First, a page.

This afternoon I decided to bake a loaf of bread. We often bake bread, so it’s nothing particularly unusual, but as I was tipping in the flax seeds and the sunflower seeds, I was struck by the label on the sunflower seed packet. It said (in big letters) Natural Sunflower Kernels. It struck me as hilarious, and I got the giggles.

They’re sunflower kernels – why wouldn’t they be natural? Did I expect them to be made of plastic, perhaps? Or created by some form of alchemical magic? What else did the supermarket think I’d expect to find inside the packet?

I got to thinking about it, wondering why something that comes from a plant had to have the label ‘natural’ attached to it, and then was struck, once again, by the sheer quantity of ‘natural’ stuff all over the internet. Every day, my Facebook feed has several posts proclaiming the wonderfulness of ‘natural’ posted by a variety of friends. Usually those posts proclaim that whatever it is, is ‘chemical free’ as well as being natural. Clearly some of the labelling is about marketing.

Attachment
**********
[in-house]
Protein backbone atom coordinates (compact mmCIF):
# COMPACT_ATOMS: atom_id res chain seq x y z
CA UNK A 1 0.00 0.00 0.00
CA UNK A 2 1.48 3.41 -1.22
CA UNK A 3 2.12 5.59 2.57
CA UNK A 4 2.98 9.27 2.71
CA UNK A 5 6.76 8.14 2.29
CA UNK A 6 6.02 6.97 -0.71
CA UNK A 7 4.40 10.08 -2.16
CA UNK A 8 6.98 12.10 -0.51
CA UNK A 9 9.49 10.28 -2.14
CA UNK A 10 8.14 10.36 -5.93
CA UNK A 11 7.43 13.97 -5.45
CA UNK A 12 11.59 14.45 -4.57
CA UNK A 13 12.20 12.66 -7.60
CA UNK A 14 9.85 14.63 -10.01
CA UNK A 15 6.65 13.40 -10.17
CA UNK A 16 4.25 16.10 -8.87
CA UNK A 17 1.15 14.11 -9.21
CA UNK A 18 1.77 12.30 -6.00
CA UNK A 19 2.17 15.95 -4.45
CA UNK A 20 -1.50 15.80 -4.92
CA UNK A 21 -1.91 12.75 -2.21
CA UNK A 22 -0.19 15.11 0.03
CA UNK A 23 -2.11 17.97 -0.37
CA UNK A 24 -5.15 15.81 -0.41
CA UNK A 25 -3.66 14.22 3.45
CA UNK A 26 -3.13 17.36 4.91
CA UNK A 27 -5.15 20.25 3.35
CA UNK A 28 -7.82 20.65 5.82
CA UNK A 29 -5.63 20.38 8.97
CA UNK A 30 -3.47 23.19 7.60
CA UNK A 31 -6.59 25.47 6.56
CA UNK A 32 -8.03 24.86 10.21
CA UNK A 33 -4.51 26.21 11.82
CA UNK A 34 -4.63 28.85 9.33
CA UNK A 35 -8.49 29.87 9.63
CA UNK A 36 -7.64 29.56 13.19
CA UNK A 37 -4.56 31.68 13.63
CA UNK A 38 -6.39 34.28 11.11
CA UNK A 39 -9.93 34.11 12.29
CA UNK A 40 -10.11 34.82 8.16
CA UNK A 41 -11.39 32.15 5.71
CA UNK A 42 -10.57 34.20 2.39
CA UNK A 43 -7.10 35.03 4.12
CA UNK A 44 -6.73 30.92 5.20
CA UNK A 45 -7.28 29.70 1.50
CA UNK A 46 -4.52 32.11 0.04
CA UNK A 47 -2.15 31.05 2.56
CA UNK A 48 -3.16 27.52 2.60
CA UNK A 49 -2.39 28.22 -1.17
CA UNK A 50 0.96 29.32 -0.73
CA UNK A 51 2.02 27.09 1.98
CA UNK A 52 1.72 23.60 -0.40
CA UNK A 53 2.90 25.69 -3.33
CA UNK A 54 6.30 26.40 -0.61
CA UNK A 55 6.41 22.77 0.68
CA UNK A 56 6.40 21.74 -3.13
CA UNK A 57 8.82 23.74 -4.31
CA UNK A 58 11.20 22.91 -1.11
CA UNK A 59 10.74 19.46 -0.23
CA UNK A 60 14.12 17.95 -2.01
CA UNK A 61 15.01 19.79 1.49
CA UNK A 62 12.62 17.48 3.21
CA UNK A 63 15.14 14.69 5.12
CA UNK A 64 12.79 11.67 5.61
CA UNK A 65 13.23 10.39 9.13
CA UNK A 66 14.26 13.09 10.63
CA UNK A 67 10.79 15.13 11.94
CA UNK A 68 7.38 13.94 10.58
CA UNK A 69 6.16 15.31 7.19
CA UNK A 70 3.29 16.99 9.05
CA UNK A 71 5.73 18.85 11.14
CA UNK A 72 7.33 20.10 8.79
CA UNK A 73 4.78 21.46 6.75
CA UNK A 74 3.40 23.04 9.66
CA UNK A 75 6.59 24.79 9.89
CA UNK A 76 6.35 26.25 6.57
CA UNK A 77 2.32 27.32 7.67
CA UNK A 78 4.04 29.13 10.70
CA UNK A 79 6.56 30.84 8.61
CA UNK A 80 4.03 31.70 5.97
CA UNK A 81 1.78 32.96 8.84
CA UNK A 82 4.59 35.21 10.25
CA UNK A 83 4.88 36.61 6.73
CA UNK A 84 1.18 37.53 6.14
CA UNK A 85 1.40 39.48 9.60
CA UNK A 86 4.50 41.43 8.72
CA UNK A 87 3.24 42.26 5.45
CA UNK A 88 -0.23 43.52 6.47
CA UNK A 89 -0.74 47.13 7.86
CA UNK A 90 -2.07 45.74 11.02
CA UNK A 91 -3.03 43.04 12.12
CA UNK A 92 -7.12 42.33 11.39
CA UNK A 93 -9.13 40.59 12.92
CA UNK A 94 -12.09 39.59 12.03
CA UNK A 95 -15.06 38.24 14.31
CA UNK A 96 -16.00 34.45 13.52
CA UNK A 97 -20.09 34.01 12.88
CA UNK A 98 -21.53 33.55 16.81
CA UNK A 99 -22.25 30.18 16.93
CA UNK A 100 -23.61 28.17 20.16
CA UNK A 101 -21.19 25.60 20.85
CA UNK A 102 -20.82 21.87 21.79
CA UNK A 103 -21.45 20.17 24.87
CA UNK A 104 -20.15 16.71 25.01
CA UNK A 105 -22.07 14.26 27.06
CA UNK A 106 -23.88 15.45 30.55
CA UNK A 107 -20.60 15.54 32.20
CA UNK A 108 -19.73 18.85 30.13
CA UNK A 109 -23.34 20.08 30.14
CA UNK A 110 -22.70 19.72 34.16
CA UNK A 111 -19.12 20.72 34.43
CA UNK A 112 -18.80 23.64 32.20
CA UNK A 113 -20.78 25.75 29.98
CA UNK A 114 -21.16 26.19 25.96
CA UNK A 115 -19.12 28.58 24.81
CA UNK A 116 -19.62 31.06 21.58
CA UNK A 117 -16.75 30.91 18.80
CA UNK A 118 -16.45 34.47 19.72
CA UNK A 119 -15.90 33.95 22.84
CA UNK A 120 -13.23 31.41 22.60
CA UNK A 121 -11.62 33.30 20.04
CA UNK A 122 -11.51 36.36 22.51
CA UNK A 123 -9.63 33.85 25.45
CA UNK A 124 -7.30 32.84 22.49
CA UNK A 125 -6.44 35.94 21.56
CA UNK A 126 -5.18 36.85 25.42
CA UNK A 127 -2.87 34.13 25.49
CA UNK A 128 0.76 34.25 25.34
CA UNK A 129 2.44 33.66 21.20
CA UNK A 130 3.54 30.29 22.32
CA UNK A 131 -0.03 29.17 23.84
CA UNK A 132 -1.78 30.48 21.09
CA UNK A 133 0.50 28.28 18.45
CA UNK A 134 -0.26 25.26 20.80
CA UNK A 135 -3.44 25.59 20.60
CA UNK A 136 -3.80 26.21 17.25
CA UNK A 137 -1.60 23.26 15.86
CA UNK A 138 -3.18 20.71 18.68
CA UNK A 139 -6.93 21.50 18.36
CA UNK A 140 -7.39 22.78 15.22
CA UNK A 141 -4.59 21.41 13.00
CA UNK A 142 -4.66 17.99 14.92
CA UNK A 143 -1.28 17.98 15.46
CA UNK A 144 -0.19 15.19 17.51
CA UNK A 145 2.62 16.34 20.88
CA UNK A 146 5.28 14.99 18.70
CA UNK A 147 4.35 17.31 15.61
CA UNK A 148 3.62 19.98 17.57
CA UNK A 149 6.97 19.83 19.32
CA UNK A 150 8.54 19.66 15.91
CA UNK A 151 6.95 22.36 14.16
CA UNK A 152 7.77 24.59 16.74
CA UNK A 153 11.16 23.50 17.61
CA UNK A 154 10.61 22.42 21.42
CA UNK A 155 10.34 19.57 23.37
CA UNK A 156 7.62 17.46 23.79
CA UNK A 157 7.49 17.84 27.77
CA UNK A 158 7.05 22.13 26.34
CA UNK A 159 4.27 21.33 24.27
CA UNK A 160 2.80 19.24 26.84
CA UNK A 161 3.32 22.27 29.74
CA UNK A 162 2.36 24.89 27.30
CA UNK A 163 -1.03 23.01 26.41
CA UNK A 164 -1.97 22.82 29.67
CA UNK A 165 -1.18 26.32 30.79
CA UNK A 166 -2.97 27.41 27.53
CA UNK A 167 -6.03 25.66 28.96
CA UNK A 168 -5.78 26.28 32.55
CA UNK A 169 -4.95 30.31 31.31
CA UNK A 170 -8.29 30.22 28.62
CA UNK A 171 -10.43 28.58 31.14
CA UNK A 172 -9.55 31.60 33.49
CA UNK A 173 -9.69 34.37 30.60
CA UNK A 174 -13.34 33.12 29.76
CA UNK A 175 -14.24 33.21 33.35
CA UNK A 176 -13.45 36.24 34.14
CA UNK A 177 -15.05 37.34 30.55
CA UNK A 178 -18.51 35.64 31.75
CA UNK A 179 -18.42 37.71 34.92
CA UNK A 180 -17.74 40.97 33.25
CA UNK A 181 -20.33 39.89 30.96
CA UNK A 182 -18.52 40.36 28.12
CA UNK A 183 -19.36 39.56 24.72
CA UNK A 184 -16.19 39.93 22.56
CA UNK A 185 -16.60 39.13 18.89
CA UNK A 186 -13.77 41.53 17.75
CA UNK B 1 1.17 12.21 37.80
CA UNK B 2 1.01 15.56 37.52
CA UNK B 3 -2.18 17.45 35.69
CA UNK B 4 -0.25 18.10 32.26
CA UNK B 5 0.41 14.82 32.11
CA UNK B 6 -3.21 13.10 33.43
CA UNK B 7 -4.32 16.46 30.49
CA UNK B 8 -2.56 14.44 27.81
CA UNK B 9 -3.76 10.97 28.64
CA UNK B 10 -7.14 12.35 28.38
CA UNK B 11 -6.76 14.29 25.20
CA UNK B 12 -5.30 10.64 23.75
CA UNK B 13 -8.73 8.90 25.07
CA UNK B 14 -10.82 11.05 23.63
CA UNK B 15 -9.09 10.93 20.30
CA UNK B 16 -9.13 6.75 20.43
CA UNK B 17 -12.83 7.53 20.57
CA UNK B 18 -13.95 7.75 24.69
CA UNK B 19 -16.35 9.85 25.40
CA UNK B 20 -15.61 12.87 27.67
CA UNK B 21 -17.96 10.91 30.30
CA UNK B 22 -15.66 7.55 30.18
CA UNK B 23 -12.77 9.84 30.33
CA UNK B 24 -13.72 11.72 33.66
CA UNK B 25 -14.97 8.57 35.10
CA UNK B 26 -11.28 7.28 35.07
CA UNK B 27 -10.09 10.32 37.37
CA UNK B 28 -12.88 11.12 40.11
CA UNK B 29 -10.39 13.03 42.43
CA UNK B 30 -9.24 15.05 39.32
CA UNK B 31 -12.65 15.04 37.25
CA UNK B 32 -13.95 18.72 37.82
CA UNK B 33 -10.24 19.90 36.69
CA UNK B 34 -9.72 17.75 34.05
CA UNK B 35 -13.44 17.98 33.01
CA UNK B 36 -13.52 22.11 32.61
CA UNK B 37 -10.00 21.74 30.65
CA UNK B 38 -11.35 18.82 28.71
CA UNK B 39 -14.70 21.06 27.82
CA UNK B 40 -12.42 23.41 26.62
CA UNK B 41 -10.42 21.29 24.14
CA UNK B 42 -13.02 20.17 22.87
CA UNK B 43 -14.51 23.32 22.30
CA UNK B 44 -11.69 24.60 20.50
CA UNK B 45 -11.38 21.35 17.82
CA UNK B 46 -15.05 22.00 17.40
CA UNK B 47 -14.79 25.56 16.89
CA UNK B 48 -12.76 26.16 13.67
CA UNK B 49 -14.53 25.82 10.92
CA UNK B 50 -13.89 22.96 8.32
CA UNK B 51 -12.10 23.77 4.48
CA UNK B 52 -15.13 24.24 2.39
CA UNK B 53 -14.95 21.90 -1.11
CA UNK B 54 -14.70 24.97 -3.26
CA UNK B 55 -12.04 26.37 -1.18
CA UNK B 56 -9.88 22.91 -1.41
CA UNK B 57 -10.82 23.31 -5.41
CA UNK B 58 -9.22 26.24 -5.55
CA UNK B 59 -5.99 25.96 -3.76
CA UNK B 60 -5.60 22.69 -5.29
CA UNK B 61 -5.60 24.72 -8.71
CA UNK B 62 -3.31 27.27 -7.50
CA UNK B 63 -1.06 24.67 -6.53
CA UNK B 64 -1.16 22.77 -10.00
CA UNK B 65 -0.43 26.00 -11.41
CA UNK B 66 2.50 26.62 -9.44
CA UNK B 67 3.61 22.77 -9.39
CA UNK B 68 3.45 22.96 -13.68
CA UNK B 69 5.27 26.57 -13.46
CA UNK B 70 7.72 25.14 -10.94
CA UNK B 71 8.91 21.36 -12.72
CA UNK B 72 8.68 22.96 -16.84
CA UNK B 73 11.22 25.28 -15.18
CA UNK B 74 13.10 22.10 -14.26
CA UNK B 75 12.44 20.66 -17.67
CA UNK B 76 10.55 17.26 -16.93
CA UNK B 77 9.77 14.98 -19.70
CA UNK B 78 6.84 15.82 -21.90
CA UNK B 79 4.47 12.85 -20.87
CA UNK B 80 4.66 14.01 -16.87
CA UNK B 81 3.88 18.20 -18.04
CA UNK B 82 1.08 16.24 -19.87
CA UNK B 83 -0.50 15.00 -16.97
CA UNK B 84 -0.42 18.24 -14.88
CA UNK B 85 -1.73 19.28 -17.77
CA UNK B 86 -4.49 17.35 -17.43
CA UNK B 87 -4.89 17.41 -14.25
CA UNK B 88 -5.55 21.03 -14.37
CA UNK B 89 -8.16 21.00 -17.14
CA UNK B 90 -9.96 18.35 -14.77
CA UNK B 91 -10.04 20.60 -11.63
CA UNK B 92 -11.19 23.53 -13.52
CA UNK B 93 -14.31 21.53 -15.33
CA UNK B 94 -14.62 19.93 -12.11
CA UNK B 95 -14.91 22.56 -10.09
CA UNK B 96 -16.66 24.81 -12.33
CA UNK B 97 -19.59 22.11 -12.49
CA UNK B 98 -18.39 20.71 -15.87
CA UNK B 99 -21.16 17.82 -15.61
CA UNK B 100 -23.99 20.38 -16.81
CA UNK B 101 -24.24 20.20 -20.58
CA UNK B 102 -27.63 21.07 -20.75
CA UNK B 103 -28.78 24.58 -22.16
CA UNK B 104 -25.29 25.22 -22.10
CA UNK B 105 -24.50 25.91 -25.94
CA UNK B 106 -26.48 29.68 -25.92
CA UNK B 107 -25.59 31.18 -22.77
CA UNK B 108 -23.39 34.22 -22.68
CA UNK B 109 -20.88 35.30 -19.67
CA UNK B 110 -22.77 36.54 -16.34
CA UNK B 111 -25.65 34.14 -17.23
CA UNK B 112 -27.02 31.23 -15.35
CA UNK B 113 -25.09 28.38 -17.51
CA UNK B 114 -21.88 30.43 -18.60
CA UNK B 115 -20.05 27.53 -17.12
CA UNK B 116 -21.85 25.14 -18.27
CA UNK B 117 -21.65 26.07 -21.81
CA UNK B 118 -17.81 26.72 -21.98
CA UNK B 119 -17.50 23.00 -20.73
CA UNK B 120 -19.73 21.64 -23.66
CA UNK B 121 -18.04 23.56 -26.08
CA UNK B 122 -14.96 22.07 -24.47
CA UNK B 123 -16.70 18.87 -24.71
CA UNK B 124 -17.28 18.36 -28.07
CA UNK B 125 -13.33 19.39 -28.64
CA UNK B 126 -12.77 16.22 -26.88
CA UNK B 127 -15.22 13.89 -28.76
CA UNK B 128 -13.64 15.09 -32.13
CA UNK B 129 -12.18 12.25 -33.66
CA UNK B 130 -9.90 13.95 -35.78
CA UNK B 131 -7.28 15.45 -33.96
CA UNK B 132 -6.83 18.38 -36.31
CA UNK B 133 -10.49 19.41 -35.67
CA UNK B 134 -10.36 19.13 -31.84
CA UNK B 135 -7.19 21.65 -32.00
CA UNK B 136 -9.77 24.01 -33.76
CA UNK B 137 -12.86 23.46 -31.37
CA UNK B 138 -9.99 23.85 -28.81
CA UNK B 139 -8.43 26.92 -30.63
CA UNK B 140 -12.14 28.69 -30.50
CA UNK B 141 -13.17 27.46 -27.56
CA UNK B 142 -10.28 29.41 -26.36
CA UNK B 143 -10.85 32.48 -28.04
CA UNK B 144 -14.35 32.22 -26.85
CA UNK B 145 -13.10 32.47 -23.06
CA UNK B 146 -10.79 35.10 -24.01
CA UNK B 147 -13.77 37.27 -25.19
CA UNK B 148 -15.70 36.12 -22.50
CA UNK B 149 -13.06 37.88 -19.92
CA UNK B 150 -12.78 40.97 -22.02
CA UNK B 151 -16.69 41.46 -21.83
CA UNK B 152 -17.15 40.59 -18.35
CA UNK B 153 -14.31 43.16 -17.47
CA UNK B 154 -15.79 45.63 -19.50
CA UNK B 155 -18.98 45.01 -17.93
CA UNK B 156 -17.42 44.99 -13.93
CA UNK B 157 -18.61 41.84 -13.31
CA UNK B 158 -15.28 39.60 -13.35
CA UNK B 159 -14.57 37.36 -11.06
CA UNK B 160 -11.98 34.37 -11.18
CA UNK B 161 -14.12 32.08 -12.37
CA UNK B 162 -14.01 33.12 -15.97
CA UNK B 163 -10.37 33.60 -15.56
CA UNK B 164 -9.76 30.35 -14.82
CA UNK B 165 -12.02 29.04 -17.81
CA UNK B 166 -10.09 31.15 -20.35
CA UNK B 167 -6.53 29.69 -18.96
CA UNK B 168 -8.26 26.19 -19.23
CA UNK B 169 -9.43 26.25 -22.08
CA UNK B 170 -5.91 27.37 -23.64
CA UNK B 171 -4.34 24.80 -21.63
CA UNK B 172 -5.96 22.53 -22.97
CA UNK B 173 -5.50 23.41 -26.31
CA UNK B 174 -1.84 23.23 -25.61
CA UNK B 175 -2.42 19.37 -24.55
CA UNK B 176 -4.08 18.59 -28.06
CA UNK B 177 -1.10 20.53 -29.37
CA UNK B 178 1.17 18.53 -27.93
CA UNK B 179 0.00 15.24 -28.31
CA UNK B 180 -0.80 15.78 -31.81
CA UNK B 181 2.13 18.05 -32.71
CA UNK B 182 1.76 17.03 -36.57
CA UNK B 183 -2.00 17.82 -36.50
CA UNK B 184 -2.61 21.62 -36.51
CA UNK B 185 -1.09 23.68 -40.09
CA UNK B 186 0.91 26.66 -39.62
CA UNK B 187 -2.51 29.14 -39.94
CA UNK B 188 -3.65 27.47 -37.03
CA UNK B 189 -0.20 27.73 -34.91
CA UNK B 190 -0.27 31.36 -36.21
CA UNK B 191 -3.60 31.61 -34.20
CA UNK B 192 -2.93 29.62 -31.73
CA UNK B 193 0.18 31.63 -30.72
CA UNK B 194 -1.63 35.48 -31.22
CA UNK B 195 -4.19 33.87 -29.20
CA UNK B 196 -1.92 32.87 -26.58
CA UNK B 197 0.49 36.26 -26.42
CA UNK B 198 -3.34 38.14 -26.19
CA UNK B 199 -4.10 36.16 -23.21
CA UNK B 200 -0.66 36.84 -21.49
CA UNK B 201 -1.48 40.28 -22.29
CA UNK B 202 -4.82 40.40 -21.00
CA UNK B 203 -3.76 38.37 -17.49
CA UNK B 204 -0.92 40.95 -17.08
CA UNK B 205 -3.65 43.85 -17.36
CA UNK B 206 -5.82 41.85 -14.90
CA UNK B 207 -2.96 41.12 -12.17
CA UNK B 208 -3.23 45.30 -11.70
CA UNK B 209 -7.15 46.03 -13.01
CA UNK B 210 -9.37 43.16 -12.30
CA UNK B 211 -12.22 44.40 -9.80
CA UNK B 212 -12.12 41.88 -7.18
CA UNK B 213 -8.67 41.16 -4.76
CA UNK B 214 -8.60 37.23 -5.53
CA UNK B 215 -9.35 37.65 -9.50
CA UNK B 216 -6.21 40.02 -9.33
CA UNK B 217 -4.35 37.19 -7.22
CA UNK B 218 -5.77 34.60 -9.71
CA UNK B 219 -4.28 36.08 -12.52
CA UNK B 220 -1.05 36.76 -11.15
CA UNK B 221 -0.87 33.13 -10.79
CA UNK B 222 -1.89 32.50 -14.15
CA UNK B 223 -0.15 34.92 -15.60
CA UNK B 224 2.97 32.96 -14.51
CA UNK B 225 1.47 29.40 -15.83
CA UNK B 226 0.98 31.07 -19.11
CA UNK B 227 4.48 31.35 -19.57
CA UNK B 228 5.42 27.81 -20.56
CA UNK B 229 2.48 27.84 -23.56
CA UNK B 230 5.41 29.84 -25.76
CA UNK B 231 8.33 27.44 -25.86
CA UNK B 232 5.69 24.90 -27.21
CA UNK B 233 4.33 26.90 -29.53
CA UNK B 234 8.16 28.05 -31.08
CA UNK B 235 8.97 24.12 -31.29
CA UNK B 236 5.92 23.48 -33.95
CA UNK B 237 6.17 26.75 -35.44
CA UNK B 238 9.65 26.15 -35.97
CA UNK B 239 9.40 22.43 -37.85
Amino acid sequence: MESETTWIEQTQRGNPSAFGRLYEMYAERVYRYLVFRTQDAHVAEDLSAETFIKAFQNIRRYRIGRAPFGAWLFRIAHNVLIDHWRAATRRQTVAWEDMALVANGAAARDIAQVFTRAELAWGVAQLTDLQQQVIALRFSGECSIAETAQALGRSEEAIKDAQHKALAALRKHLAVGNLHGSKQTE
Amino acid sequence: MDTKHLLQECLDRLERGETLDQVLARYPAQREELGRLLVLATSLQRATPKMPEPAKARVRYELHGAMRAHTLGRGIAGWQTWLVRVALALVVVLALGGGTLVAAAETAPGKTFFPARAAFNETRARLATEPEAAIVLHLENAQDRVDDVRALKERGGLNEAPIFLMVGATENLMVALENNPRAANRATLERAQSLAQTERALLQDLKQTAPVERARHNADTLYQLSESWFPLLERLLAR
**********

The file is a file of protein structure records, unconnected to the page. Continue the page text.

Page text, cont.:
I’m a health professional with a science degree. With any science degree comes a basic (in my case it is basic) understanding of chemistry. With even a basic understanding of chemistry, comes the knowledge that everything is made of chemicals, which means that absolutely nothing in life (including life) is chemical free.

When I drink water, I’m chugging down the chemical dihydrogen monoxide. When I sprinkle salt on something, I’m putting the chemical sodium chloride on it. I had a look around the internet to see what sunflower kernels (not seeds, but kernels after you’ve taken off the husk) were made of. They’re made of all kinds of stuff. If you click here you can find lists of all the things in sunflower kernels – and they include things like ammonia, lysine and phenylalanine – probably not something you think of when you eat them.